I soon found strong evidence that Ceylon was the high road along which Buddhism had come. The early Christian controversies might be said to be a battle between Persian Dualism, the philosophy of the authors of the later Jewish scriptures, and the pantheism of S'iva. In the following pages the reader may gain some knowledge of how it affected the doctrine of eternal rewards and punishments, the rite of Transubstantiation, the destruction of the Kosmos by the advent of the great Judge, the Trinity and Logos ideas. As in Ceylon the Western World in those days believed themselves to be a prey to millions and billions of evil spirits, who everywhere and at all times sought their destruction. Cures could only be effected by charms and spells and the "casting out" of these devils.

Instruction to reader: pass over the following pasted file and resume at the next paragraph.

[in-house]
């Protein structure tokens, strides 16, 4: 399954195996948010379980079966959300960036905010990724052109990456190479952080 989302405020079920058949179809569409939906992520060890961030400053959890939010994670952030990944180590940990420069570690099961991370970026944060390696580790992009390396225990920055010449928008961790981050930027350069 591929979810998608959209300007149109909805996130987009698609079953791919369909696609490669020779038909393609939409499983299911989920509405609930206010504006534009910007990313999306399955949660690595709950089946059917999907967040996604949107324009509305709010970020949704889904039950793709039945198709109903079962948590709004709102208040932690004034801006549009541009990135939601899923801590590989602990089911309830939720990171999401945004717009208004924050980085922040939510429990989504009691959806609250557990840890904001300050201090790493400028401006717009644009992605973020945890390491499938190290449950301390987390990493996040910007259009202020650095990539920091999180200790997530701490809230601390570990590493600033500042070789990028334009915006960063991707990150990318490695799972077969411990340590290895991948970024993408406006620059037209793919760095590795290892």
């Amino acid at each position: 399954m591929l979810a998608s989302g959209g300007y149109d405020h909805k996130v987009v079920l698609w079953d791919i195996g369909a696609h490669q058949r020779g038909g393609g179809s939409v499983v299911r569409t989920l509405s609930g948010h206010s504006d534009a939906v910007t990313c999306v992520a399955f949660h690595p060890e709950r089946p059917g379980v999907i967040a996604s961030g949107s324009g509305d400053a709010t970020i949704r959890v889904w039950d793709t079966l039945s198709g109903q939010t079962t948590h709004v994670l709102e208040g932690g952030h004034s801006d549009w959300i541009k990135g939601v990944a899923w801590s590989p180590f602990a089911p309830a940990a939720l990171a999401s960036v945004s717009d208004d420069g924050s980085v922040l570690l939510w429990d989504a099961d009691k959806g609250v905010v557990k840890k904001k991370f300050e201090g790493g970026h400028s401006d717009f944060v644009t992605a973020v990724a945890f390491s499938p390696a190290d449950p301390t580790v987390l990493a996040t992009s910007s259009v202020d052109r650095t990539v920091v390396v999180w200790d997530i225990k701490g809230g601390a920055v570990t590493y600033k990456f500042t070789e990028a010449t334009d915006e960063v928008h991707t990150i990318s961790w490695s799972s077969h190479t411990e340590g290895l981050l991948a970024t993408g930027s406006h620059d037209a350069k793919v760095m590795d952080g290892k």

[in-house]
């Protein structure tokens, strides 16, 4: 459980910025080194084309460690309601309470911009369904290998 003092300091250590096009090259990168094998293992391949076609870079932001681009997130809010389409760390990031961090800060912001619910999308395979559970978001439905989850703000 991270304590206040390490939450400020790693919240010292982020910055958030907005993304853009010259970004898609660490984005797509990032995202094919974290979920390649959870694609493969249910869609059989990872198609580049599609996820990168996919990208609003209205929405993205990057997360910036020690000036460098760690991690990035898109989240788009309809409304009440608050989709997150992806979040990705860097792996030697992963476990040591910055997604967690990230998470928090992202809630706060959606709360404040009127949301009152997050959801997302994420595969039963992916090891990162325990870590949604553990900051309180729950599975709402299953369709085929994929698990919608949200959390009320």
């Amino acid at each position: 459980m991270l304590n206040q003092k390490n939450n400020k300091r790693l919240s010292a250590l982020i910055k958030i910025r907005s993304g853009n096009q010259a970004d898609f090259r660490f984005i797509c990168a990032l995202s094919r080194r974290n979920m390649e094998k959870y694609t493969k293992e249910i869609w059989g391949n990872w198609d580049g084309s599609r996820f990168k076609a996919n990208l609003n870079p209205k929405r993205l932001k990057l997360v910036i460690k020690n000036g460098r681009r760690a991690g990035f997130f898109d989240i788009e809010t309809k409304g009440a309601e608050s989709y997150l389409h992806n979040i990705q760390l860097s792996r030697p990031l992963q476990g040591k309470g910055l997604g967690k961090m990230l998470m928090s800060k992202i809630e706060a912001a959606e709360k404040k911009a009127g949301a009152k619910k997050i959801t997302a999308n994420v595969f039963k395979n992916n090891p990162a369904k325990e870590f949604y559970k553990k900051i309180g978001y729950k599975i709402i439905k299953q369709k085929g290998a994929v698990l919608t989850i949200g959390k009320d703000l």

And the gods of S'iva-Buddhism seemed really to have invaded Alexandria. Serapis was a servile copy of Sakkraia, a god, half man, half stone; and Kattragam had analogies with the Logos of Philo and Abrasax, the Time-god, sacrificed at the end of the year.

But a more startling discovery was behind, which, if authenticated, would place my theory of a S'iva-Buddha union on a basis that cannot be easily shaken.

I came across a passage in the writings of the Orientalist, Horace Hayman Wilson, showing that he was much struck with the close analogy between certain gross rites amongst the Vamacharis, or left-handed Tantrika rites of the followers of S'iva as detailed in the Devi Rashya and the alleged improprieties of the Agapae, as described by Gibbon. I give these rites as described in the Indian work, and also in the Kali Ka Purana.




324 pages - 7 x 8½ softcover - Print size, 12 point font